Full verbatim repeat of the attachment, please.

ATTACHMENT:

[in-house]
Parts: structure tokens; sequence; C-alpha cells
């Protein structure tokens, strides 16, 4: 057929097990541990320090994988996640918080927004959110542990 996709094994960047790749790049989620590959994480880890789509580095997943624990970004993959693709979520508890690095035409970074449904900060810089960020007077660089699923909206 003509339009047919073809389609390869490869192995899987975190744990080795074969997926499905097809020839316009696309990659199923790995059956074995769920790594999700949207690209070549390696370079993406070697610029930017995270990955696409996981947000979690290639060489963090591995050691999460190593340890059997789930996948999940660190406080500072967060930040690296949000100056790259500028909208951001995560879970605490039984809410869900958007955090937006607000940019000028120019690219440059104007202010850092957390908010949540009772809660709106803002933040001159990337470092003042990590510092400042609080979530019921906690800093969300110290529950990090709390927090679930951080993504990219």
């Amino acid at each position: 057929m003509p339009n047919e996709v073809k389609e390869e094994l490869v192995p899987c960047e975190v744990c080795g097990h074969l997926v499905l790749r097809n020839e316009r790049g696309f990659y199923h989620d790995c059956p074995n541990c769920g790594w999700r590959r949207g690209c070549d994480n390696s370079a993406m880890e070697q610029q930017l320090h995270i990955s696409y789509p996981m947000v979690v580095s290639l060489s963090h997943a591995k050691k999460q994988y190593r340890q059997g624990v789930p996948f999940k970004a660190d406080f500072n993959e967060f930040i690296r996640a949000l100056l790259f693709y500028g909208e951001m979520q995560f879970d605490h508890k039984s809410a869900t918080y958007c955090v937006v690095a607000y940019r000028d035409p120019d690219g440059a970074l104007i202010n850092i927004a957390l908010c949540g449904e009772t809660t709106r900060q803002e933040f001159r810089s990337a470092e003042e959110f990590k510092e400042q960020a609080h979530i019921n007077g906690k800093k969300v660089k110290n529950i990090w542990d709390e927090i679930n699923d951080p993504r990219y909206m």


[in-house]
Parts: structure tokens; sequence; C-alpha cells
């Protein structure tokens, strides 16, 4: 057929097990541990320090994988996640918080927004959110542990 996709094994960047790749790049989620590959994480880890789509580095997943624990970004993959693709979520508890690095035409970074449904900060810089960020007077660089699923909206 003509339009047919073809389609390869490869192995899987975190744990080795074969997926499905097809020839316009696309990659199923790995059956074995769920790594999700949207690209070549390696370079993406070697610029930017995270990955696409996981947000979690290639060489963090591995050691999460190593340890059997789930996948999940660190406080500072967060930040690296949000100056790259500028909208951001995560879970605490039984809410869900958007955090937006607000940019000028120019690219440059104007202010850092957390908010949540009772809660709106803002933040001159990337470092003042990590510092400042609080979530019921906690800093969300110290529950990090709390927090679930951080993504990219």
């Amino acid at each position: 057929m003509p339009n047919e996709v073809k389609e390869e094994l490869v192995p899987c960047e975190v744990c080795g097990h074969l997926v499905l790749r097809n020839e316009r790049g696309f990659y199923h989620d790995c059956p074995n541990c769920g790594w999700r590959r949207g690209c070549d994480n390696s370079a993406m880890e070697q610029q930017l320090h995270i990955s696409y789509p996981m947000v979690v580095s290639l060489s963090h997943a591995k050691k999460q994988y190593r340890q059997g624990v789930p996948f999940k970004a660190d406080f500072n993959e967060f930040i690296r996640a949000l100056l790259f693709y500028g909208e951001m979520q995560f879970d605490h508890k039984s809410a869900t918080y958007c955090v937006v690095a607000y940019r000028d035409p120019d690219g440059a970074l104007i202010n850092i927004a957390l908010c949540g449904e009772t809660t709106r900060q803002e933040f001159r810089s990337a470092e003042e959110f990590k510092e400042q960020a609080h979530i019921n007077g906690k800093k969300v660089k110290n529950i990090w542990d709390e927090i679930n699923d951080p993504r990219y909206m």